Italian voters are expected to propel Giorgia Meloni toward the premiership Sunday, which would make her the country’s first female and first far-right prime minister since it became a republic.
Meloni, leader of the Brothers of Italy party, is favorite to win the general elections at the head of a right-wing coalition, according to opinion polls published before a blackout period.
While political maneuvering to form a government after a vote has dragged on for an average of 45 days in recent times, the winners will have no time to waste. Investors and foreign partners are watching closely, with the euro area’s third-biggest economy hit by Russia’s invasion of Ukraine, spiking energy prices and rising interest rates.
Meloni has repeatedly sought to calm fears she would challenge European Union rules designed to keep deficits in check, or jeopardize almost 200 billion euros ($196 billion) in recovery funds from the bloc by seeking to renegotiate some of the terms. Any change in Italy’s pro-EU stance could exacerbate fears about the country’s colossal debt burden.
At noon, turnout of 19.1% was in line with the 19.5% reported at the same time during the last general election in 2018, Interior Ministry figures representing 95% of towns showed.
The first exit polls are due when voting ends at 11 p.m. Rome time on Sunday, with results following through the night. Meloni’s alliance includes Matteo Salvini of the anti-migrant League and Silvio Berlusconi of the center-right Forza Italia.
The talks to forge a new administration will come after Italy held its first-ever election in the fall, the period when governments have to draft the budget law for approval by year-end.
Meloni’s reassuring messages have kept Italy’s risk premium contained. The spread between Italian and Germany government bonds, a barometer of debt risk, has widened by only 15 basis points since July 19 — the day before outgoing premier Mario Draghi announced his resignation.
However, Meloni’s slight government experience could exacerbate the challenge ahead.
“The probability that Brothers of Italy will lead Italy’s next government is very high,” said Martina Carone, a political analyst at YouTrend. “For investors, any government she will form will be less credible compared to the outgoing one, but this is also why she will do as much as she can to act up.”
Among the first steps in forging a new administration will be consultations with parties led by President Sergio Mattarella, whose task it is designate a premier candidate who likely has enough support win a confidence vote in the new parliament. The new parliament, which has been downsized to 200 senators and 400 lower house lawmakers, will meet on Oct. 13 to elect the speakers of both houses.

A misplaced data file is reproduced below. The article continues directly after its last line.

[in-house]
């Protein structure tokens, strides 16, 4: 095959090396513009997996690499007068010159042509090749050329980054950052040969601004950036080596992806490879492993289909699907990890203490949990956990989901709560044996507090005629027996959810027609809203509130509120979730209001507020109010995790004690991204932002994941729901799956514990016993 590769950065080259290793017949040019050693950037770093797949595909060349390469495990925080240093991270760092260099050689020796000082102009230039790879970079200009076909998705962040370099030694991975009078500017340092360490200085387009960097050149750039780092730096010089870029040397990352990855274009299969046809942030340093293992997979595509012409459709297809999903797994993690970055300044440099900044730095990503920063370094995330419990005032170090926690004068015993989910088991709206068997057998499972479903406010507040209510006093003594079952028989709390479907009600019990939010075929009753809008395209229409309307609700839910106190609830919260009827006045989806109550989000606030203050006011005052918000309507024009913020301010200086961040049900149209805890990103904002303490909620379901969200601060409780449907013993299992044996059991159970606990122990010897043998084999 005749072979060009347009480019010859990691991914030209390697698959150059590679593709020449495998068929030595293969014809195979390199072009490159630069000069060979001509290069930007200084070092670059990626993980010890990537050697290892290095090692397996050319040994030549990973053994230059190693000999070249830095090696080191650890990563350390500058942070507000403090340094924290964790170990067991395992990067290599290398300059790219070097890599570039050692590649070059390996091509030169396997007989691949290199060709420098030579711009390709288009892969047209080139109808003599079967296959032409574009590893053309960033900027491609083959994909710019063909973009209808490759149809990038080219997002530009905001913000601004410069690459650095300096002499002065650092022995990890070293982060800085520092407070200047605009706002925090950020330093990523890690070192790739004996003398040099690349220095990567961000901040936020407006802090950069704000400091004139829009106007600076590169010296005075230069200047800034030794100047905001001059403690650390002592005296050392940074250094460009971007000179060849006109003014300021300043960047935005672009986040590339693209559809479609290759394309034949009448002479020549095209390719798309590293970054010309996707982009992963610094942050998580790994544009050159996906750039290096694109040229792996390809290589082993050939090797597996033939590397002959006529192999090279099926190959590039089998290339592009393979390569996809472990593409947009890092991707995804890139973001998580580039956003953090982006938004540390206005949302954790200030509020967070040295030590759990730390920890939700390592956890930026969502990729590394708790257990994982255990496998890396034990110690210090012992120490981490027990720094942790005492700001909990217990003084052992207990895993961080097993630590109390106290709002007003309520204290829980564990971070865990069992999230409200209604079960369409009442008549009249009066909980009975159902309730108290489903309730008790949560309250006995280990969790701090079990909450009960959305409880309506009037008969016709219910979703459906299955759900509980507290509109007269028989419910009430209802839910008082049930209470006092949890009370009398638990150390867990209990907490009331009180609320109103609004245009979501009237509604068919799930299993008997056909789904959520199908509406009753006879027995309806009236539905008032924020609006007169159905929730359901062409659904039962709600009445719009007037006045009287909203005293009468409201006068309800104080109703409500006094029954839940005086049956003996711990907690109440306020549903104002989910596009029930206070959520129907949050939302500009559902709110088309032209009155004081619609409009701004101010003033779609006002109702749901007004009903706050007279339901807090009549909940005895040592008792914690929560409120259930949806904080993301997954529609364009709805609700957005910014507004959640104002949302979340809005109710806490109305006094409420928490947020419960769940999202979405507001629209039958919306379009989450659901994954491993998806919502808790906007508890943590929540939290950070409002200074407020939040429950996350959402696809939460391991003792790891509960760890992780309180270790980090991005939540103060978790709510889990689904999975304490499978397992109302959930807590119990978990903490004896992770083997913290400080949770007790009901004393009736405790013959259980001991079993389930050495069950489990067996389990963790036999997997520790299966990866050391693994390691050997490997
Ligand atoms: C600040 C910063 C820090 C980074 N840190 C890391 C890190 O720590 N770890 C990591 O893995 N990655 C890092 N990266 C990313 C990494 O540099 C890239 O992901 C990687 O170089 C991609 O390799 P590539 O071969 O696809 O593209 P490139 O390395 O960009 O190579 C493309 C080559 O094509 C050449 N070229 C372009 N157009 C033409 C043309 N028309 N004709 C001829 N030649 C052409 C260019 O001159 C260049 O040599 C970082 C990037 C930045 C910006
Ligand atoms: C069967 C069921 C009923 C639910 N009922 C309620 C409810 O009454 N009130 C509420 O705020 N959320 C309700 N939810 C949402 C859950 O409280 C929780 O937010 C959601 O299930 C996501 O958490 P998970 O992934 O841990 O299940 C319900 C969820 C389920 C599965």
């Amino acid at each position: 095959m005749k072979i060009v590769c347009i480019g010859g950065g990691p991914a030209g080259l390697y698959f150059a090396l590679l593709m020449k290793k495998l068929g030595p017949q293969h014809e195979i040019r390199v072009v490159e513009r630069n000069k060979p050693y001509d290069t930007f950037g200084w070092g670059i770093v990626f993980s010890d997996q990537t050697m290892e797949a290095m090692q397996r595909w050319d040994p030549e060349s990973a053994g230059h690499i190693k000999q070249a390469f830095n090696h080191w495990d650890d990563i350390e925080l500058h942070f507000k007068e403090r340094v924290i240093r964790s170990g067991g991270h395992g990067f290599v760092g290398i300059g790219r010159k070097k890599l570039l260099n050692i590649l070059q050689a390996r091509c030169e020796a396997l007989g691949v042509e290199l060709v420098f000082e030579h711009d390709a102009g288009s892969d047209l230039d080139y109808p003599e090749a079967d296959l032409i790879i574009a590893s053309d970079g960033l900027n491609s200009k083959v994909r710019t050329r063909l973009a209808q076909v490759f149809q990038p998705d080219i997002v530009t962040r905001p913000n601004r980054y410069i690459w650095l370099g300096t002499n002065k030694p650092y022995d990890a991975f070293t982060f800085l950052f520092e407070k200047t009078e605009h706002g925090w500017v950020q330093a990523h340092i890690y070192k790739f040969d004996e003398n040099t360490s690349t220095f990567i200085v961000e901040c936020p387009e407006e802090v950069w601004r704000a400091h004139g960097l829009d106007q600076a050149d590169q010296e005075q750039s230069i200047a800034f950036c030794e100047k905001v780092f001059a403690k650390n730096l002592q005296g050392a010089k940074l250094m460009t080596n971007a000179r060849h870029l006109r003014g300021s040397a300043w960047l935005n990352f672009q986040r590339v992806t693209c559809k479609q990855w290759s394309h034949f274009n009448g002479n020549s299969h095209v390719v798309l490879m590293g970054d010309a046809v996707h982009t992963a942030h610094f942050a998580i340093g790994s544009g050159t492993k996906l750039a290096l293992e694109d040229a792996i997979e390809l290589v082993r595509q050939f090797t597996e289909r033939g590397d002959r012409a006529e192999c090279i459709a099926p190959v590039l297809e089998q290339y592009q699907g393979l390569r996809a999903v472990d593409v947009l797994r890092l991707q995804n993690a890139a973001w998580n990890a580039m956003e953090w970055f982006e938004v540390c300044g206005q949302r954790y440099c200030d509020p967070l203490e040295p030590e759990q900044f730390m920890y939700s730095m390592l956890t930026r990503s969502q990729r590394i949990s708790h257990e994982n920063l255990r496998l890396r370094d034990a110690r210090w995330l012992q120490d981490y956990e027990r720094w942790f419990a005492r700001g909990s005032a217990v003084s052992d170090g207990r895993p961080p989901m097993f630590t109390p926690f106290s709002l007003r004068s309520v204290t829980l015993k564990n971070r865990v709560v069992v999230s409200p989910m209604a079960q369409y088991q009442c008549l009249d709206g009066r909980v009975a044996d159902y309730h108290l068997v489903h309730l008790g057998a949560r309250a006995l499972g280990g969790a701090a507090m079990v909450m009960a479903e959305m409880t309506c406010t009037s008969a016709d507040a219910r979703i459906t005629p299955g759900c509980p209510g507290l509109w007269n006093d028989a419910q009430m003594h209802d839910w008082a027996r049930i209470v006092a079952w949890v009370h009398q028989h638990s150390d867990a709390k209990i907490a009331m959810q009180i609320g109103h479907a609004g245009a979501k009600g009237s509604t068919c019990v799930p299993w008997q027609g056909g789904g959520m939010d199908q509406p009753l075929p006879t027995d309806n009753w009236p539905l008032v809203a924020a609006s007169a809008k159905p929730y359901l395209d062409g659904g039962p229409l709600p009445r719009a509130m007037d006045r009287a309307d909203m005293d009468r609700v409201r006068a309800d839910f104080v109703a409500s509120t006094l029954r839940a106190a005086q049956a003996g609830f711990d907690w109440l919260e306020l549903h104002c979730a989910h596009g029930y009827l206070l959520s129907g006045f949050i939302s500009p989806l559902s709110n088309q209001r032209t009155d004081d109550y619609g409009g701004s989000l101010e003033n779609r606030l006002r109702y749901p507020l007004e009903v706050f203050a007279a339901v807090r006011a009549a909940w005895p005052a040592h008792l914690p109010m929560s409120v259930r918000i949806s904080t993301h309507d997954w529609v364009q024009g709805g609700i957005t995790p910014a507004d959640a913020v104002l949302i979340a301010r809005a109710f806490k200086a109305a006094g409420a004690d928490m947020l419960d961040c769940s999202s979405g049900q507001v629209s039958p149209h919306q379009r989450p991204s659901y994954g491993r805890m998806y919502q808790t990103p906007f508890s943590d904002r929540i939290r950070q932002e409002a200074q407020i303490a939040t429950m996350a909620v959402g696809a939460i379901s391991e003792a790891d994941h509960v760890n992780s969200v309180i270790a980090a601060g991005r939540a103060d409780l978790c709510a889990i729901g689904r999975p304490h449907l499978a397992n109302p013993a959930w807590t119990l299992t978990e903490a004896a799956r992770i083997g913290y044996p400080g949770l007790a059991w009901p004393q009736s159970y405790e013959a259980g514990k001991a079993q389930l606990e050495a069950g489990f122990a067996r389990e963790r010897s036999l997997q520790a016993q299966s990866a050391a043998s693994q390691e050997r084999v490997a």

“In the middle of October we will see what the chemistry looks like within the right-wing coalition,” Francesco Galietti, a political analyst at Policy Sonar in Rome, told Bloomberg TV on Friday. “Because you want to see how Meloni deals with Salvini and Berlusconi, who becomes the speaker of the senate, who becomes the speaker of the house, that would be a good indicator.”
Meloni’s policy agenda includes a flat tax, although she disagrees with her allies on the level at what it should be set. She would also seek to protect Italian companies from foreign take-overs, and oppose an expansion of LGBT and civil rights.
Adding to the political uncertainty, it is not clear to what extent a Meloni coalition lead would yield a big majority of seats, because of Italy’s complex electoral system. Some projections before the blackout period estimated the right-wing bloc could win a two-thirds majority of seats in both houses of parliament, enough to change Italy’s constitution.
Ex-premier Giuseppe Conte saw his anti-establishment Five Star Movement surge in the last available polls, boosted by the promise of maintaining a so-called citizen’s income, an unemployment benefit which resonates in the south of the country.
“While it is very unlikely that the right-wing coalition doesn’t reach a majority of seats, there is substantial uncertainty about the distribution of votes within the coalition,” JPMorgan’s Marco Protopapa and Aditya Chordia wrote in a note to clients on Sept. 21. A bad result by Salvini’s League would give him “modest bargaining power” to challenge Meloni’s recent moderate shift, they said.
A big majority by the right-wing bloc close to two-thirds of seats could be “a negative surprise for markets” which would price in “increasing risk of erratic policy making and mis-communication’” JPMorgan said.©2022 Bloomberg L.P. Visit bloomberg.com. Distributed by Tribune Content Agency, LLC.